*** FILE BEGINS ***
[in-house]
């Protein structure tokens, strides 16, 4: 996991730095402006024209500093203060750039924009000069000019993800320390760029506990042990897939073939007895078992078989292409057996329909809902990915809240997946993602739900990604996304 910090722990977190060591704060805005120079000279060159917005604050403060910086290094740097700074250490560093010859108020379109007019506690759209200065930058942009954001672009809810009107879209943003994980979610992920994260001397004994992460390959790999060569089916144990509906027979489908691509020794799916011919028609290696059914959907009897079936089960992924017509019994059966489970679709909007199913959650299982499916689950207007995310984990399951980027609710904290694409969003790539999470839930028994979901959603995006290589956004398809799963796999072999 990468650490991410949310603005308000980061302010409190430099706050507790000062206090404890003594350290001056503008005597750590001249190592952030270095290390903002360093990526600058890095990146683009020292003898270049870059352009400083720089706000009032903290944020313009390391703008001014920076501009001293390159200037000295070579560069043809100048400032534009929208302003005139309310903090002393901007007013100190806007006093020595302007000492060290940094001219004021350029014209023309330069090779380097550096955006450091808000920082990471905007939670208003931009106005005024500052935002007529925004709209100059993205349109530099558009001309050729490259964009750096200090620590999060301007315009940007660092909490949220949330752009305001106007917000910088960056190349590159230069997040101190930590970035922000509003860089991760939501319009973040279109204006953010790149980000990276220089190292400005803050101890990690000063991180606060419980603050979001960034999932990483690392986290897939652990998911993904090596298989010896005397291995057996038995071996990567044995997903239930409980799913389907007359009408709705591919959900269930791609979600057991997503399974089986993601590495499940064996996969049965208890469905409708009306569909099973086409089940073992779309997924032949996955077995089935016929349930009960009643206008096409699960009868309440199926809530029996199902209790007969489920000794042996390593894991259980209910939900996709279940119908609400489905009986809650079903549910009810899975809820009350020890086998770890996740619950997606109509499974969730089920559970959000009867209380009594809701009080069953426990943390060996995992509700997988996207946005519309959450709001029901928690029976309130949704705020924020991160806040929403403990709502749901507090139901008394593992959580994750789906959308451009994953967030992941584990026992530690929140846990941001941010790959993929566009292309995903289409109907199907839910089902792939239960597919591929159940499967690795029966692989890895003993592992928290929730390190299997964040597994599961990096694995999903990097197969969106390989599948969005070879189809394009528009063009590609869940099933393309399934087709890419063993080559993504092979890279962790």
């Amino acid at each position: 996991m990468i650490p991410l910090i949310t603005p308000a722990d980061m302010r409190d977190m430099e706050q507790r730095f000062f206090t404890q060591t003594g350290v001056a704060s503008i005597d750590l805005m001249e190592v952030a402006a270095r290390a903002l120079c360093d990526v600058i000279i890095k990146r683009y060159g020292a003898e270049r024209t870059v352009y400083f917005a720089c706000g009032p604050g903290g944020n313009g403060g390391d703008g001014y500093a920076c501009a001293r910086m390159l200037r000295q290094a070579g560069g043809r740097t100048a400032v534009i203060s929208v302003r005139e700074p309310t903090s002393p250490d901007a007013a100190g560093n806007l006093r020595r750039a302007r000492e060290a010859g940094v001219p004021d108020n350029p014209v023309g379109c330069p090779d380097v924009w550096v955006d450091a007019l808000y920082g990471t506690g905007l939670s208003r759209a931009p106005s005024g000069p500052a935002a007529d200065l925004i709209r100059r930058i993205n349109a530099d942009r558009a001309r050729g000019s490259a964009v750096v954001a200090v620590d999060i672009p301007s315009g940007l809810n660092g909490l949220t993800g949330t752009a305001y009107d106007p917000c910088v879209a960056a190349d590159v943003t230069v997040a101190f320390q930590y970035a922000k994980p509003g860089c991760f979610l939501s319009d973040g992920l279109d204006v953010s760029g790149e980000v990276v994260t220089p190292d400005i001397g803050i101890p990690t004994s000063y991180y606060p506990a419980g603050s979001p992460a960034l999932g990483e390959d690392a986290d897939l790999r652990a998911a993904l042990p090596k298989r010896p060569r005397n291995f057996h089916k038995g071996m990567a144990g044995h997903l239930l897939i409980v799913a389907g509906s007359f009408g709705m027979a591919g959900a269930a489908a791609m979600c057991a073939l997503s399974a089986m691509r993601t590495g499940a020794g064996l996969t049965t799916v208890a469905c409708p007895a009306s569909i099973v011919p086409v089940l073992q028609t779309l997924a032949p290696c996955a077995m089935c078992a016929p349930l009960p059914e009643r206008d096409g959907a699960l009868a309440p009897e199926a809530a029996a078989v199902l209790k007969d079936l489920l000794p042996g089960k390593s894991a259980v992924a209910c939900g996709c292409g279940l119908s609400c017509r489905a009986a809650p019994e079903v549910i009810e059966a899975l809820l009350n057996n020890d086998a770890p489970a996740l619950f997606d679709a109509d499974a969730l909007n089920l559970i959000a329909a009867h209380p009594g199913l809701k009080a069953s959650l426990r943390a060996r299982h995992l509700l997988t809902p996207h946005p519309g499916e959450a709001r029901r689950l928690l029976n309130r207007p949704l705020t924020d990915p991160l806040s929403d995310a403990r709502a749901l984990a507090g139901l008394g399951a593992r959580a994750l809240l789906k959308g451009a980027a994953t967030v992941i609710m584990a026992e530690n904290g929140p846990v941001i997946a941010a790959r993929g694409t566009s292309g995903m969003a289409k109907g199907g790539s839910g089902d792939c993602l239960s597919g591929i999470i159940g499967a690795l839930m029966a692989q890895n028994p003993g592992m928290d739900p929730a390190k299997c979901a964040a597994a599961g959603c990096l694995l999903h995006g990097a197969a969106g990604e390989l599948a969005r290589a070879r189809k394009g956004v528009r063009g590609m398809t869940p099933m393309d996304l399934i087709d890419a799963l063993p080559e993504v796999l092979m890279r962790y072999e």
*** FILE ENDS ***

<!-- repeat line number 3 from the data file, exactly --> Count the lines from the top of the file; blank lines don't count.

């Amino acid at each position: 996991m990468i650490p991410l910090i949310t603005p308000a722990d980061m302010r409190d977190m430099e706050q507790r730095f000062f206090t404890q060591t003594g350290v001056a704060s503008i005597d750590l805005m001249e190592v952030a402006a270095r290390a903002l120079c360093d990526v600058i000279i890095k990146r683009y060159g020292a003898e270049r024209t870059v352009y400083f917005a720089c706000g009032p604050g903290g944020n313009g403060g390391d703008g001014y500093a920076c501009a001293r910086m390159l200037r000295q290094a070579g560069g043809r740097t100048a400032v534009i203060s929208v302003r005139e700074p309310t903090s002393p250490d901007a007013a100190g560093n806007l006093r020595r750039a302007r000492e060290a010859g940094v001219p004021d108020n350029p014209v023309g379109c330069p090779d380097v924009w550096v955006d450091a007019l808000y920082g990471t506690g905007l939670s208003r759209a931009p106005s005024g000069p500052a935002a007529d200065l925004i709209r100059r930058i993205n349109a530099d942009r558009a001309r050729g000019s490259a964009v750096v954001a200090v620590d999060i672009p301007s315009g940007l809810n660092g909490l949220t993800g949330t752009a305001y009107d106007p917000c910088v879209a960056a190349d590159v943003t230069v997040a101190f320390q930590y970035a922000k994980p509003g860089c991760f979610l939501s319009d973040g992920l279109d204006v953010s760029g790149e980000v990276v994260t220089p190292d400005i001397g803050i101890p990690t004994s000063y991180y606060p506990a419980g603050s979001p992460a960034l999932g990483e390959d690392a986290d897939l790999r652990a998911a993904l042990p090596k298989r010896p060569r005397n291995f057996h089916k038995g071996m990567a144990g044995h997903l239930l897939i409980v799913a389907g509906s007359f009408g709705m027979a591919g959900a269930a489908a791609m979600c057991a073939l997503s399974a089986m691509r993601t590495g499940a020794g064996l996969t049965t799916v208890a469905c409708p007895a009306s569909i099973v011919p086409v089940l073992q028609t779309l997924a032949p290696c996955a077995m089935c078992a016929p349930l009960p059914e009643r206008d096409g959907a699960l009868a309440p009897e199926a809530a029996a078989v199902l209790k007969d079936l489920l000794p042996g089960k390593s894991a259980v992924a209910c939900g996709c292409g279940l119908s609400c017509r489905a009986a809650p019994e079903v549910i009810e059966a899975l809820l009350n057996n020890d086998a770890p489970a996740l619950f997606d679709a109509d499974a969730l909007n089920l559970i959000a329909a009867h209380p009594g199913l809701k009080a069953s959650l426990r943390a060996r299982h995992l509700l997988t809902p996207h946005p519309g499916e959450a709001r029901r689950l928690l029976n309130r207007p949704l705020t924020d990915p991160l806040s929403d995310a403990r709502a749901l984990a507090g139901l008394g399951a593992r959580a994750l809240l789906k959308g451009a980027a994953t967030v992941i609710m584990a026992e530690n904290g929140p846990v941001i997946a941010a790959r993929g694409t566009s292309g995903m969003a289409k109907g199907g790539s839910g089902d792939c993602l239960s597919g591929i999470i159940g499967a690795l839930m029966a692989q890895n028994p003993g592992m928290d739900p929730a390190k299997c979901a964040a597994a599961g959603c990096l694995l999903h995006g990097a197969a969106g990604e390989l599948a969005r290589a070879r189809k394009g956004v528009r063009g590609m398809t869940p099933m393309d996304l399934i087709d890419a799963l063993p080559e993504v796999l092979m890279r962790y072999e």